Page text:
Cretaceous-Tertiary Boundary

The 66-million-year-old stratigraphic boundary between the end of the Cretaceous Period and the beginning of the Tertiary Period. This boundary also marks the end of the Mesozoic Era and the beginning of the  Cenozoic Era. The K-T boundary is now also called the K-Pg (Cretaceous–Paleogene) boundary, because of a recent stratigraphic revision. In many places the boundary is marked by a distinctive clay layer, often enriched in Iridium (Ir) relative to the layers above and below. The K-T boundary marks a global extinction event at 66 Ma (or more precisely 66.043 ± 0.011 Ma) famous for killing off most of the dinosaurs (except birds, of course!) and two-thirds of all species on Earth. However, small mammals, turtles, crocodiles, birds, redwood trees and many others species survived. There is compelling evidence that a massive asteroid hit Earth 66 Ma leaving behind the large (150-180 km wide and 20 km deep) Chixculub Crater off the coast of Mexico, along with disturbed geologic deposits (iridium and shocked quartz) consistent with an asteroid impact.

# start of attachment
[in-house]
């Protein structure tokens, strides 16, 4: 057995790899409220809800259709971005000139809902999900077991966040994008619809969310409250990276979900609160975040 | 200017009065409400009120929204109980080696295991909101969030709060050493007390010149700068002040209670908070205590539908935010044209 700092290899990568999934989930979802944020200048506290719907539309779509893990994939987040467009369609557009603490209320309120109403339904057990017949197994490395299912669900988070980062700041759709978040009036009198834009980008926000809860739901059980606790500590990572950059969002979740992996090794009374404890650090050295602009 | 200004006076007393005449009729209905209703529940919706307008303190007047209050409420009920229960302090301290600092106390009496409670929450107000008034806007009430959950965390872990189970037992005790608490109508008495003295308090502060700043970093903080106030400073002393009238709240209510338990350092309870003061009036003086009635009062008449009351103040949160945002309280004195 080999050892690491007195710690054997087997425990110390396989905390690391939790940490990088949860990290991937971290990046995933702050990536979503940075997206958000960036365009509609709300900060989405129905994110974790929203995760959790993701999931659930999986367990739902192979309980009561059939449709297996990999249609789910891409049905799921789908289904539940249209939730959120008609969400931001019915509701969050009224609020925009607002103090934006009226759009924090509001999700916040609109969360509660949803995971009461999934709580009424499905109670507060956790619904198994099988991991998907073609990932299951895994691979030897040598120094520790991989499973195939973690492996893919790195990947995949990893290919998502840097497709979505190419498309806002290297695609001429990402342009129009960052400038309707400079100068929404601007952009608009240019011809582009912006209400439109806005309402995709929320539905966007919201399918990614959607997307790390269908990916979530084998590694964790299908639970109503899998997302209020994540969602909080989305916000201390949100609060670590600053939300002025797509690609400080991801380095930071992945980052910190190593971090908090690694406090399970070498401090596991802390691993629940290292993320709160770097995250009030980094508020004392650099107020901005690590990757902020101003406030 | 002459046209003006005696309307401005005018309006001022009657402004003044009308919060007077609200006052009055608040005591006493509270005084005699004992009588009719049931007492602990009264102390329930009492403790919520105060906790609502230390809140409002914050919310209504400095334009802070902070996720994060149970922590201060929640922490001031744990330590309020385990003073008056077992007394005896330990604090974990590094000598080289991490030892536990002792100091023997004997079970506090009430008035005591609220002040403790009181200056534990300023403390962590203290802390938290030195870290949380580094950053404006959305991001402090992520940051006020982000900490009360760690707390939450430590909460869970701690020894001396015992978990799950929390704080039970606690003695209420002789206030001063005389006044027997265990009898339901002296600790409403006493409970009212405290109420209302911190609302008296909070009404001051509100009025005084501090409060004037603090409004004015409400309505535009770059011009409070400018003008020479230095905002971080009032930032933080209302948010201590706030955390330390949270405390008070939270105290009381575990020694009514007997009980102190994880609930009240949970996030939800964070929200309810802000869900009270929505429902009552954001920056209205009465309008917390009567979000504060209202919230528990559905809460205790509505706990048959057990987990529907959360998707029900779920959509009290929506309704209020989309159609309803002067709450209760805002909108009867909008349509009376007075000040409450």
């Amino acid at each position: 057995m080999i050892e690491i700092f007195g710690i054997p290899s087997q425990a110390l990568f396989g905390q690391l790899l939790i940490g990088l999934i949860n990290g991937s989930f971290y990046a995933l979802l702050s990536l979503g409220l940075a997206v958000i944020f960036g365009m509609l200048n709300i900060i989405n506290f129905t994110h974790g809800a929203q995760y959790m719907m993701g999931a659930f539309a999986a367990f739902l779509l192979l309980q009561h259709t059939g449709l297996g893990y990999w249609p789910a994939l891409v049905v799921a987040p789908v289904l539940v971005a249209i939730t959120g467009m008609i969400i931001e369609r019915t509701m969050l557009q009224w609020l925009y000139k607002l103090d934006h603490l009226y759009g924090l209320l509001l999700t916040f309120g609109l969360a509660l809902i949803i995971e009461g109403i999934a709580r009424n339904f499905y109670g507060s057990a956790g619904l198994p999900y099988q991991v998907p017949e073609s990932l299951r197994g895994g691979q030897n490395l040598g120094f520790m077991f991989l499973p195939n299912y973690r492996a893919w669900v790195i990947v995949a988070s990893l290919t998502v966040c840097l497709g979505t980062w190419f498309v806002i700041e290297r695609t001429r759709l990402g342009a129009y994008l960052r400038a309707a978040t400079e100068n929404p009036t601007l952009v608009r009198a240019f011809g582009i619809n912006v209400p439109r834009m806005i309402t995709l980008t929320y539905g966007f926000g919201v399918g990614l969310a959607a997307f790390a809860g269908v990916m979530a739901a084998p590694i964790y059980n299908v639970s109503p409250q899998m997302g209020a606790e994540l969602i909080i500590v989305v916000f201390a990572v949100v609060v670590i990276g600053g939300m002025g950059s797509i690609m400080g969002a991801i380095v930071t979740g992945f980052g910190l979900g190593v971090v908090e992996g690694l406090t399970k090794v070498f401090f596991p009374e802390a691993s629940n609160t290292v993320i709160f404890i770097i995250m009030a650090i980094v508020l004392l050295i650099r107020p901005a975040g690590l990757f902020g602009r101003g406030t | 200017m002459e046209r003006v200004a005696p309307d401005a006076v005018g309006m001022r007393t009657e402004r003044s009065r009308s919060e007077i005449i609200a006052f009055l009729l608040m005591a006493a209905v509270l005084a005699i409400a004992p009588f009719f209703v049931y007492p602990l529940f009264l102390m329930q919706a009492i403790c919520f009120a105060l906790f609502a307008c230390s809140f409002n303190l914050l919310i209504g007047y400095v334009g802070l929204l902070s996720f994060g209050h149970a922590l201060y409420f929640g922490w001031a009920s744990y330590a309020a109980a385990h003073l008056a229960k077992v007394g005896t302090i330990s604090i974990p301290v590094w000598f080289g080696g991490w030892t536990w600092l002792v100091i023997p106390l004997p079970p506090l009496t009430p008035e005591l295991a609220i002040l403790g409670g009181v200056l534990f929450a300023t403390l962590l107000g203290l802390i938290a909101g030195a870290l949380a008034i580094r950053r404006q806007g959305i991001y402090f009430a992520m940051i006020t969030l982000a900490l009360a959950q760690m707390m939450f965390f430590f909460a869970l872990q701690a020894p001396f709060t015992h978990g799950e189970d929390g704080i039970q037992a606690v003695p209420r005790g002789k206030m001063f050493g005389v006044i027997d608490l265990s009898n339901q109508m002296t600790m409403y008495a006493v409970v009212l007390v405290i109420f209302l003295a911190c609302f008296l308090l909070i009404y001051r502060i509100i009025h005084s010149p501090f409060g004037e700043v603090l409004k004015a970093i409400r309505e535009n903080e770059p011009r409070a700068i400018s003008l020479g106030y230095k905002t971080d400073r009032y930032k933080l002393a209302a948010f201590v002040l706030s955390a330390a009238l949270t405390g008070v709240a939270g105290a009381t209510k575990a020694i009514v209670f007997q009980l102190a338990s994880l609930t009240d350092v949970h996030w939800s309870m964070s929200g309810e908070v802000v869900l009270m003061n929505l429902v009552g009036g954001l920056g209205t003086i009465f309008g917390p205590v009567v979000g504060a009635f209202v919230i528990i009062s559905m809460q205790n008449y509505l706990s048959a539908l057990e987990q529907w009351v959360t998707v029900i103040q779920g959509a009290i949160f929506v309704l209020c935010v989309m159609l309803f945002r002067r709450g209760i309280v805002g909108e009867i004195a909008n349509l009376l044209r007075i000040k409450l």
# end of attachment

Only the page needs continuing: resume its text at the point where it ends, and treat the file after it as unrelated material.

The impact would have immediately initiated tidal waves, earthquakes, forest fires, and other natural disasters around the world. Then, the emission of dust and particles would have blotted out the sun for months and may have covered the entire surface of the Earth for years or even an entire decade. Most damaging to life on Earth would have been the shock production of carbon dioxide, a greenhouse gas, released by the destruction of carbonate rocks. Over a decade or longer, sunlight would have been blocked from reaching the surface of the Earth, not only cooling the surface dramatically but also disrupting the growth of plants, algae and certain bacteria that rely on photosynthesis. In effect, the impact caused an extinction event not just from the immediate impact itself, but from the long lasting effects that caused the destruction of the lowest levels of the foods chain.

Some or all content above used with permission from J. H. Wittke.

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